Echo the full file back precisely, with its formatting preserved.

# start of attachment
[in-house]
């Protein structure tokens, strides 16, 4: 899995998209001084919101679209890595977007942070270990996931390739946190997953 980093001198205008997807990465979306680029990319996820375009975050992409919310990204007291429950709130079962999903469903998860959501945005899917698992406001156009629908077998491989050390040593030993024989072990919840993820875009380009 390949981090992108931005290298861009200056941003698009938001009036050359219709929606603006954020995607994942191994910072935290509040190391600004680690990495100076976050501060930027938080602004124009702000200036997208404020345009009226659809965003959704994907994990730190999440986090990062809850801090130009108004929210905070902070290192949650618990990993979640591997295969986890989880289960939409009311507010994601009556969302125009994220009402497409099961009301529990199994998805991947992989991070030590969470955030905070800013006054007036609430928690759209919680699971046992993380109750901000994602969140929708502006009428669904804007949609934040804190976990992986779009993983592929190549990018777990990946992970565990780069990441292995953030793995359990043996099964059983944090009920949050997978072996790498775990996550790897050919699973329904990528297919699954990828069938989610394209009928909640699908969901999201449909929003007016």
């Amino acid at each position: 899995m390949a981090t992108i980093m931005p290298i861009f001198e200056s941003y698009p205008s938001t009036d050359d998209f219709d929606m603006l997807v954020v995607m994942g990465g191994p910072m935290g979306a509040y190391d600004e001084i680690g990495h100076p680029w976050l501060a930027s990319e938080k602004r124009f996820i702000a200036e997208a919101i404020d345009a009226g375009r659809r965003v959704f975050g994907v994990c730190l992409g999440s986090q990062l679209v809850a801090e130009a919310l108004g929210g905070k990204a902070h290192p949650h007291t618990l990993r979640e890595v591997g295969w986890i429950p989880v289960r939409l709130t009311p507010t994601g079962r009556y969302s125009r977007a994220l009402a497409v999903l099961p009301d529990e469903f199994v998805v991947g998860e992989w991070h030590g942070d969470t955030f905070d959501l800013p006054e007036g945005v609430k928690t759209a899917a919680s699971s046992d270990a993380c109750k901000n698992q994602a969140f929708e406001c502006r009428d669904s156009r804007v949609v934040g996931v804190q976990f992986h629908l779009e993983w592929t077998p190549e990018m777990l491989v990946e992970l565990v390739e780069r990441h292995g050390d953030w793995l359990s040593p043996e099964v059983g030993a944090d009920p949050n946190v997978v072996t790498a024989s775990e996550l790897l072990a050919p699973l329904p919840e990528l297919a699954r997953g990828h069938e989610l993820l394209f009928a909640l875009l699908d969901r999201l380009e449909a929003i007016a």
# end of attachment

[in-house]
């Protein structure tokens, strides 16, 4: 899995998209001084919101679209890595977007942070270990996931390739946190997953 980093001198205008997807990465979306680029990319996820375009975050992409919310990204007291429950709130079962999903469903998860959501945005899917698992406001156009629908077998491989050390040593030993024989072990919840993820875009380009 390949981090992108931005290298861009200056941003698009938001009036050359219709929606603006954020995607994942191994910072935290509040190391600004680690990495100076976050501060930027938080602004124009702000200036997208404020345009009226659809965003959704994907994990730190999440986090990062809850801090130009108004929210905070902070290192949650618990990993979640591997295969986890989880289960939409009311507010994601009556969302125009994220009402497409099961009301529990199994998805991947992989991070030590969470955030905070800013006054007036609430928690759209919680699971046992993380109750901000994602969140929708502006009428669904804007949609934040804190976990992986779009993983592929190549990018777990990946992970565990780069990441292995953030793995359990043996099964059983944090009920949050997978072996790498775990996550790897050919699973329904990528297919699954990828069938989610394209009928909640699908969901999201449909929003007016």
């Amino acid at each position: 899995m390949a981090t992108i980093m931005p290298i861009f001198e200056s941003y698009p205008s938001t009036d050359d998209f219709d929606m603006l997807v954020v995607m994942g990465g191994p910072m935290g979306a509040y190391d600004e001084i680690g990495h100076p680029w976050l501060a930027s990319e938080k602004r124009f996820i702000a200036e997208a919101i404020d345009a009226g375009r659809r965003v959704f975050g994907v994990c730190l992409g999440s986090q990062l679209v809850a801090e130009a919310l108004g929210g905070k990204a902070h290192p949650h007291t618990l990993r979640e890595v591997g295969w986890i429950p989880v289960r939409l709130t009311p507010t994601g079962r009556y969302s125009r977007a994220l009402a497409v999903l099961p009301d529990e469903f199994v998805v991947g998860e992989w991070h030590g942070d969470t955030f905070d959501l800013p006054e007036g945005v609430k928690t759209a899917a919680s699971s046992d270990a993380c109750k901000n698992q994602a969140f929708e406001c502006r009428d669904s156009r804007v949609v934040g996931v804190q976990f992986h629908l779009e993983w592929t077998p190549e990018m777990l491989v990946e992970l565990v390739e780069r990441h292995g050390d953030w793995l359990s040593p043996e099964v059983g030993a944090d009920p949050n946190v997978v072996t790498a024989s775990e996550l790897l072990a050919p699973l329904p919840e990528l297919a699954r997953g990828h069938e989610l993820l394209f009928a909640l875009l699908d969901r999201l380009e449909a929003i007016a």